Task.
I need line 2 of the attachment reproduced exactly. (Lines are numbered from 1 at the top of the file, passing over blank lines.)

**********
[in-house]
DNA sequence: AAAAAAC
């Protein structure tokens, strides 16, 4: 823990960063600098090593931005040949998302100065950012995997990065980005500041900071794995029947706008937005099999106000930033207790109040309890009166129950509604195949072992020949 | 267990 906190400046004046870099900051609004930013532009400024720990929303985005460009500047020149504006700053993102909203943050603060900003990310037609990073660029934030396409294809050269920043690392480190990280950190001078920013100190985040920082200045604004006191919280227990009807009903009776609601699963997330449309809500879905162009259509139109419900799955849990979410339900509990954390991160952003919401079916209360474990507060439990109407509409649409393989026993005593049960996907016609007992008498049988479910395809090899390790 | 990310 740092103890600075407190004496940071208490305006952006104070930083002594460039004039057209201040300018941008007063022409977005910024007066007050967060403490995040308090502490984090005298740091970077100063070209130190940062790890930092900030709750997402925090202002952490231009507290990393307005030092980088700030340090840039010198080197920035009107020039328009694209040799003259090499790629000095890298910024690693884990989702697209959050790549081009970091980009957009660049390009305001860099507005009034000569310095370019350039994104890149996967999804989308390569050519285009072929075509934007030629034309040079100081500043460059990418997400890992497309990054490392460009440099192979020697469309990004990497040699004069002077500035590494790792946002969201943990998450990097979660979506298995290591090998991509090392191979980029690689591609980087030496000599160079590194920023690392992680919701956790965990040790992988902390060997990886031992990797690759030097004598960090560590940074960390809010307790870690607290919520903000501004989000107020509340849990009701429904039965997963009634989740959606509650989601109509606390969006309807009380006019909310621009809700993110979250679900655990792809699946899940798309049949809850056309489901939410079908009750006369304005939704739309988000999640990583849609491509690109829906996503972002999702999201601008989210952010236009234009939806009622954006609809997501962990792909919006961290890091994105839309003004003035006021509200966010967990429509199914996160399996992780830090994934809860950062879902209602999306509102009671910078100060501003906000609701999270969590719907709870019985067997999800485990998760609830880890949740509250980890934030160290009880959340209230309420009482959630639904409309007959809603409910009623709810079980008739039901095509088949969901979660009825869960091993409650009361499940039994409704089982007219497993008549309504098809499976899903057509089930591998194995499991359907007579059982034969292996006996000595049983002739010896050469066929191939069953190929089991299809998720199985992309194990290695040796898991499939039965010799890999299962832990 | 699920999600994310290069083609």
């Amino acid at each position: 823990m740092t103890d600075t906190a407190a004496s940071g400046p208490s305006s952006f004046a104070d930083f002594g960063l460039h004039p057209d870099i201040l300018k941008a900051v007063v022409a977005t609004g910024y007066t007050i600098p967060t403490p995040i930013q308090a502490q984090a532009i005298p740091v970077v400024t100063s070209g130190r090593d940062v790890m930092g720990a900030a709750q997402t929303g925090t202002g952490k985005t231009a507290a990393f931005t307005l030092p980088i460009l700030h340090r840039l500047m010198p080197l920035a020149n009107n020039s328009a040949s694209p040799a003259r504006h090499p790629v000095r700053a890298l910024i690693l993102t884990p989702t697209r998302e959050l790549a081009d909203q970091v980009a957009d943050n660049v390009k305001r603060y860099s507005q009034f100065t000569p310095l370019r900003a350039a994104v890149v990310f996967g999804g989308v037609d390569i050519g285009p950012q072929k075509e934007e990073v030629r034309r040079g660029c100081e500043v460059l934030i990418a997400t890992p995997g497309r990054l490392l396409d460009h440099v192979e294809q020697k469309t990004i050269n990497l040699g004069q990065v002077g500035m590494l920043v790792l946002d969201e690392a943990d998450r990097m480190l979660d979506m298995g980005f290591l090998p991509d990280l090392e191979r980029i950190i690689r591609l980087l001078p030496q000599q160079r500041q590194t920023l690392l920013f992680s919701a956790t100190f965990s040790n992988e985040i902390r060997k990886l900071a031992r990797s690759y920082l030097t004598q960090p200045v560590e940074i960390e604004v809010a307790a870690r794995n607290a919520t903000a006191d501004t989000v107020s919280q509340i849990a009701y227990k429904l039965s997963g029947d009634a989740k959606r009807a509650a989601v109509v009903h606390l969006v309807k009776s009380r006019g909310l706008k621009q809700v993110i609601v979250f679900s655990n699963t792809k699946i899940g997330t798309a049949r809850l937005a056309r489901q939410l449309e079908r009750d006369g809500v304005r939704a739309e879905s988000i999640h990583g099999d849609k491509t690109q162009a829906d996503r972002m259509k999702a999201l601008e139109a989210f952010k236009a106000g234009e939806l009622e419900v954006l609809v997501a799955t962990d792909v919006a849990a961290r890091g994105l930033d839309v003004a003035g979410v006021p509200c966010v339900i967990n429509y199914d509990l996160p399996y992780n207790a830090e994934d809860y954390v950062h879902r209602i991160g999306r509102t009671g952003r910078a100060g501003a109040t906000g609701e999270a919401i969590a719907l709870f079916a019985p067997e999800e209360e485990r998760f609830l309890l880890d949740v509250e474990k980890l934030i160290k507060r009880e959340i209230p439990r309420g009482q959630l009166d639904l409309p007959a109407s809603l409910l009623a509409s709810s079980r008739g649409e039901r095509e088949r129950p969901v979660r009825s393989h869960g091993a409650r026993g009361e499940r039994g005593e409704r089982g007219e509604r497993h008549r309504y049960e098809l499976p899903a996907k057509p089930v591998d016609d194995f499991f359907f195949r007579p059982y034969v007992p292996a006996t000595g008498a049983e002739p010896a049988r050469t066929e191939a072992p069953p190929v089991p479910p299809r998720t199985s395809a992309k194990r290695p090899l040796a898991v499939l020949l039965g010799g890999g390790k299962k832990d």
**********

DNA sequence: AAAAAAC